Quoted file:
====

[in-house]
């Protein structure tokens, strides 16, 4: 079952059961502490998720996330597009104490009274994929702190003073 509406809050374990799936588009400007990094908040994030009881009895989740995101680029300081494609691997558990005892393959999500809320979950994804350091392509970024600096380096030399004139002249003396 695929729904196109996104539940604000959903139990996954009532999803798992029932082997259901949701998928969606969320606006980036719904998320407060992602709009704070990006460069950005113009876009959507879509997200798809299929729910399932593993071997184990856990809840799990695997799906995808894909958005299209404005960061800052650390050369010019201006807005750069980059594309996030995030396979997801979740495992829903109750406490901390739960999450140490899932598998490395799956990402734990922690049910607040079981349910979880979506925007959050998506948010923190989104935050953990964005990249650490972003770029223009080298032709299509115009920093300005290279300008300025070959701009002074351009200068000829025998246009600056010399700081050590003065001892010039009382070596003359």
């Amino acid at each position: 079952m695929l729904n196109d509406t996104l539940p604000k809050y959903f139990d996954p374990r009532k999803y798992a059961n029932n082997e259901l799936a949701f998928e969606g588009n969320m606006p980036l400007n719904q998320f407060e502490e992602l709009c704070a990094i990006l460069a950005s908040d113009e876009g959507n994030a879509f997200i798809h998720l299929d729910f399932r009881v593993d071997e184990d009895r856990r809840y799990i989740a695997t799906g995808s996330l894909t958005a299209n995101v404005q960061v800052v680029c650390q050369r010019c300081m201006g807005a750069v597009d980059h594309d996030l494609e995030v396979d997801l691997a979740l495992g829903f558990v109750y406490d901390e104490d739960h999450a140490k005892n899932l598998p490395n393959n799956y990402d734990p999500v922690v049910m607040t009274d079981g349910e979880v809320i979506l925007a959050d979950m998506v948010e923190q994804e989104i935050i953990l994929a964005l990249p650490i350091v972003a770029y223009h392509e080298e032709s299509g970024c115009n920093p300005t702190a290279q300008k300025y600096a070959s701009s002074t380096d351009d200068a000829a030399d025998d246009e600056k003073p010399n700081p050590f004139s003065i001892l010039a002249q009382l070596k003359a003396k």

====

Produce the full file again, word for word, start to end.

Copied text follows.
[in-house]
């Protein structure tokens, strides 16, 4: 079952059961502490998720996330597009104490009274994929702190003073 509406809050374990799936588009400007990094908040994030009881009895989740995101680029300081494609691997558990005892393959999500809320979950994804350091392509970024600096380096030399004139002249003396 695929729904196109996104539940604000959903139990996954009532999803798992029932082997259901949701998928969606969320606006980036719904998320407060992602709009704070990006460069950005113009876009959507879509997200798809299929729910399932593993071997184990856990809840799990695997799906995808894909958005299209404005960061800052650390050369010019201006807005750069980059594309996030995030396979997801979740495992829903109750406490901390739960999450140490899932598998490395799956990402734990922690049910607040079981349910979880979506925007959050998506948010923190989104935050953990964005990249650490972003770029223009080298032709299509115009920093300005290279300008300025070959701009002074351009200068000829025998246009600056010399700081050590003065001892010039009382070596003359």
């Amino acid at each position: 079952m695929l729904n196109d509406t996104l539940p604000k809050y959903f139990d996954p374990r009532k999803y798992a059961n029932n082997e259901l799936a949701f998928e969606g588009n969320m606006p980036l400007n719904q998320f407060e502490e992602l709009c704070a990094i990006l460069a950005s908040d113009e876009g959507n994030a879509f997200i798809h998720l299929d729910f399932r009881v593993d071997e184990d009895r856990r809840y799990i989740a695997t799906g995808s996330l894909t958005a299209n995101v404005q960061v800052v680029c650390q050369r010019c300081m201006g807005a750069v597009d980059h594309d996030l494609e995030v396979d997801l691997a979740l495992g829903f558990v109750y406490d901390e104490d739960h999450a140490k005892n899932l598998p490395n393959n799956y990402d734990p999500v922690v049910m607040t009274d079981g349910e979880v809320i979506l925007a959050d979950m998506v948010e923190q994804e989104i935050i953990l994929a964005l990249p650490i350091v972003a770029y223009h392509e080298e032709s299509g970024c115009n920093p300005t702190a290279q300008k300025y600096a070959s701009s002074t380096d351009d200068a000829a030399d025998d246009e600056k003073p010399n700081p050590f004139s003065i001892l010039a002249q009382l070596k003359a003396k």